Over the years, there have been many strange SATs questions using contexts children cannot relate to or contextualise.

In the past two SATs cycles, there’s been a shift away from this to more relatable questions for 10 and 11-year-olds.

For example:

However, it would seem that the SATs writers chose not to include any contex to question 14 on paper 3.

The annual SATs favourite of ‘How much change?’ appeared in paper 3. A modified version also appeared in paper 2.

Although not all questions were entirely relatable. In question 18 on paper 3, Layla saved for a camera from the 1990s. While cameras from the 90’s seem to be making a return, this is not an item all 10 and 11-year-olds born in 2013 and 2014 would recognise. An unnecessary distraction from maths.

##### Images were not always helpful

Accompanying questions with images can be helpful, but they can also mislead pupils and cause confusion. Images were a common complaint in our 2024 teacher review survey.

At first glance of question 22 on paper 3, the image was an instantly recognisable ratio question using black and white beads. However, this was not accurate, instead, the question required algebra, not ratio. Introducing an algebra question with a familiar ratio image was not helpful.

Children need to be aware that the images in SATs questions won’t always help and they should read each question carefully to decide what method or calculation is required.

##### Representing abstract word problems pictorially

While some images were not helpful, some questions did not provide images at all. Children need to be able to draw pictorial images to help solve several of the more abstract questions used this year.

Towards the end of KS2, using images is frequently forgotten. Pictorial images are often associated with younger children or those who struggle with maths.

Question 27 on paper 2 evidenced why teachers should encourage all children to use pictorial representations where appropriate.

Despite being a mathematically straightforward question, the wording of this question was unnecessarily confusing. Pupils simply needed to use a pictorial representation to work out the solution.

To answer this, children just needed to draw two bar models, to represent the two jars. Like the jars, the second bar model is half the size of the first with the smaller bar model split in half and the larger one split into quarters.

With a simple bar model, it is clear that 25% of jar A is the same as 50% of jar B

Drawing an image would also have been helpful for question 14 on paper 2. Another abstract question where a simple bar model would help pupils work out how many children were in the class.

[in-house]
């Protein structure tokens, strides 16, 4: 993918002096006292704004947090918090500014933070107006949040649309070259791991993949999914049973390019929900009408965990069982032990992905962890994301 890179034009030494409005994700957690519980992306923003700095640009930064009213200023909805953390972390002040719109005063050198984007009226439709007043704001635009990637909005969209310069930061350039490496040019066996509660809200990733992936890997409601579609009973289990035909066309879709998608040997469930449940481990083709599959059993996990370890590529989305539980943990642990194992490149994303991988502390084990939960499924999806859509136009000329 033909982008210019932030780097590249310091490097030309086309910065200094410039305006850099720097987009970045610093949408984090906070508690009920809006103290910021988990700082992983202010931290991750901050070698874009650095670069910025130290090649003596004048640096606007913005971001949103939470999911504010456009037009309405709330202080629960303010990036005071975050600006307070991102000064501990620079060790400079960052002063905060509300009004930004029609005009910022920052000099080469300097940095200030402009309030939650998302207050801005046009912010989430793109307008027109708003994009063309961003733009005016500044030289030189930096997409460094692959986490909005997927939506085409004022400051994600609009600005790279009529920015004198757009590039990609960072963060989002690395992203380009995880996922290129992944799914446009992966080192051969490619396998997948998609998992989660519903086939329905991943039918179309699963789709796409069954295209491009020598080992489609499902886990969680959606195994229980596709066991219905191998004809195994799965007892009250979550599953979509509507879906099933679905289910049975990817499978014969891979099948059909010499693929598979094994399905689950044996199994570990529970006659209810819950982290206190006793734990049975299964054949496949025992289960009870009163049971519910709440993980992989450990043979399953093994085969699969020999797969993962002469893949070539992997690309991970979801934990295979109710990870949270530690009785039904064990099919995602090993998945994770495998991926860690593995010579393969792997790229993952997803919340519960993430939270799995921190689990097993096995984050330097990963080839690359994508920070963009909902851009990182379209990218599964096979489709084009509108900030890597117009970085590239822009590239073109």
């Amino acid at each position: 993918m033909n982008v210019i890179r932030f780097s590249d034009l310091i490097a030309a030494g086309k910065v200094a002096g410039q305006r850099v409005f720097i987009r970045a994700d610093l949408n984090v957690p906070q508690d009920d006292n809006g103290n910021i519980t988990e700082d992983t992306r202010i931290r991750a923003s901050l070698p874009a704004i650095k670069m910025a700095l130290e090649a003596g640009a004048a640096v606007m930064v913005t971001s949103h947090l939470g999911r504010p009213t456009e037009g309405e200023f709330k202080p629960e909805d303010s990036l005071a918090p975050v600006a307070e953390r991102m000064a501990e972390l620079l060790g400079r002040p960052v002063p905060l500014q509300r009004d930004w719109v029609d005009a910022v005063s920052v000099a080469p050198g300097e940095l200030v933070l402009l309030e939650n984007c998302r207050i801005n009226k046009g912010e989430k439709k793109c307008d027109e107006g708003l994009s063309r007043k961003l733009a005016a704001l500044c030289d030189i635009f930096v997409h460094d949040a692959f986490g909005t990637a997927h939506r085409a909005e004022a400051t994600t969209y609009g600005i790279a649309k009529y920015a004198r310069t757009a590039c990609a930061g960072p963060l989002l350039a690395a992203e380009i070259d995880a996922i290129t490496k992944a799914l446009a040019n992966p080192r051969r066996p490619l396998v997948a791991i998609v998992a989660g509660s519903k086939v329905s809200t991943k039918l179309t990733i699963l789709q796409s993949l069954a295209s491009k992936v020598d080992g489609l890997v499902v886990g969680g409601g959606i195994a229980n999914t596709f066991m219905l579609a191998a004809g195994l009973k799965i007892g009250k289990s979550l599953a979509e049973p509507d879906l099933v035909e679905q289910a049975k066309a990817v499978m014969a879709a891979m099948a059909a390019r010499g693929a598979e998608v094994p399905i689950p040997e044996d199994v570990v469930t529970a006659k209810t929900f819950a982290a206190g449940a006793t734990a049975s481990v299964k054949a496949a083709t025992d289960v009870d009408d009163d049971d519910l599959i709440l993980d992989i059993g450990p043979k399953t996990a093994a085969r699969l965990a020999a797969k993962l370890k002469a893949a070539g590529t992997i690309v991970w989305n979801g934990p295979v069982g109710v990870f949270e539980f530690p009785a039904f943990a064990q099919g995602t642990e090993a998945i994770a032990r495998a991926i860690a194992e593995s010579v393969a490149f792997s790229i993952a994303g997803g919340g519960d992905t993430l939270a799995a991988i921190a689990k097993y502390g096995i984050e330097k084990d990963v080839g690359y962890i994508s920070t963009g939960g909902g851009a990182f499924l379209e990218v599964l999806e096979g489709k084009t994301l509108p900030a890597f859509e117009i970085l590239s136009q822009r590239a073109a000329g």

##### A rise in missing number calculations for all four operations

Missing number calculations are used more frequently in reasoning papers. Last year there was a long multiplication missing number calculation. This year included subtraction, multiplication and division missing number calculations.

Children need to be secure in the four operations **with** missing numbers. Across both reasoning papers, a total of 5 marks were allocated to this type of question.

##### Understanding key mathematical vocabulary

SATs prove that children need a solid understanding of mathematical vocabulary. Last year, pupils needed to know the terminology for circles. This year, they needed to know the mathematical terminology for a range of topics including:

- Prime numbers
- Square numbers
- Cube numbers
- Common multiples
- Common factors
- Parallel and perpendicular lines

##### Unusual terminology

In addition to having a secure understanding of mathematical vocabulary, pupils also needed to know some more obscure terms. Using the phrase ‘angle measurer’ instead of ‘protractor’ on question 10 in paper 3 confused some children.

It also seems odd to use the word ‘least’ when it makes more sense to use ‘lowest’ or ‘smallest’.

Children need to know that SATs paper language may not be as they are used to but not to let the use of words they are not familiar with throw them off.

##### Reduced focus on spatial awareness and increased focus on mathematical equipment

In recent years, many questions required spatial awareness. However, this year there was only one basic symmetry question.

This year, the papers required children to demonstrate their competence with mathematical equipment, specifically rulers and protractors. Three questions asked pupils to use a ruler, including the perimeter question mentioned above, and one requiring a protractor.

##### Repeated question types

One question generally repeated every year is ‘What number did x think of?’ In these questions, children need to work backwards or use algebra to work out the number.